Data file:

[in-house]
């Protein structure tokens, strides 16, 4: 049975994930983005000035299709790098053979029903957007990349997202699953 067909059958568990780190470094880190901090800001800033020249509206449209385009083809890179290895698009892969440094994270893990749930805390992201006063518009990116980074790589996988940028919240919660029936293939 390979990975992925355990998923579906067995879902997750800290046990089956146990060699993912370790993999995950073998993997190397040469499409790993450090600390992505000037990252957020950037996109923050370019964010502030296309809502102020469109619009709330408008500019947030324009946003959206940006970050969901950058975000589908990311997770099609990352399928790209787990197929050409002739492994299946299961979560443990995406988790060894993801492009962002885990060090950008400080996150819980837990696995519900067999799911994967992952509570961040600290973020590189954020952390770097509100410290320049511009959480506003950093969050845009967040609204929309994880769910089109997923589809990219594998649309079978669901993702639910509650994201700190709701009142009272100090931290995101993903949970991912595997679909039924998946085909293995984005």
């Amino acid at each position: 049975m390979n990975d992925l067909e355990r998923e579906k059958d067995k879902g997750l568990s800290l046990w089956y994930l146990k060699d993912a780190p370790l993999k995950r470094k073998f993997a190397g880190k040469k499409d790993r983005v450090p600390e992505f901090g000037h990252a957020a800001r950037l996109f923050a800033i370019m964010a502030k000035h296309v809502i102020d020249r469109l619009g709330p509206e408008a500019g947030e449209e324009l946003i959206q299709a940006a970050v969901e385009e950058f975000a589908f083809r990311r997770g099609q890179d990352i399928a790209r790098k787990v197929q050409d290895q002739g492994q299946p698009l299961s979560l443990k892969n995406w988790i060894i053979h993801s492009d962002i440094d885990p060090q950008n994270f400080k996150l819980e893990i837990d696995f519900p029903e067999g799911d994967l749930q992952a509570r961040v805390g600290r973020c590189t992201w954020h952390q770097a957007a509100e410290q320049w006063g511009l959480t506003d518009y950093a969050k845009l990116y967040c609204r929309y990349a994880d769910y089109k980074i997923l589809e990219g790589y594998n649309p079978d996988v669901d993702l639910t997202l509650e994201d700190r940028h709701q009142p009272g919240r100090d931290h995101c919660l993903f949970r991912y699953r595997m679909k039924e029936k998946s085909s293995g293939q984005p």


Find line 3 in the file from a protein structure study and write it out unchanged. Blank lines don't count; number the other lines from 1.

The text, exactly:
């Amino acid at each position: 049975m390979n990975d992925l067909e355990r998923e579906k059958d067995k879902g997750l568990s800290l046990w089956y994930l146990k060699d993912a780190p370790l993999k995950r470094k073998f993997a190397g880190k040469k499409d790993r983005v450090p600390e992505f901090g000037h990252a957020a800001r950037l996109f923050a800033i370019m964010a502030k000035h296309v809502i102020d020249r469109l619009g709330p509206e408008a500019g947030e449209e324009l946003i959206q299709a940006a970050v969901e385009e950058f975000a589908f083809r990311r997770g099609q890179d990352i399928a790209r790098k787990v197929q050409d290895q002739g492994q299946p698009l299961s979560l443990k892969n995406w988790i060894i053979h993801s492009d962002i440094d885990p060090q950008n994270f400080k996150l819980e893990i837990d696995f519900p029903e067999g799911d994967l749930q992952a509570r961040v805390g600290r973020c590189t992201w954020h952390q770097a957007a509100e410290q320049w006063g511009l959480t506003d518009y950093a969050k845009l990116y967040c609204r929309y990349a994880d769910y089109k980074i997923l589809e990219g790589y594998n649309p079978d996988v669901d993702l639910t997202l509650e994201d700190r940028h709701q009142p009272g919240r100090d931290h995101c919660l993903f949970r991912y699953r595997m679909k039924e029936k998946s085909s293995g293939q984005p």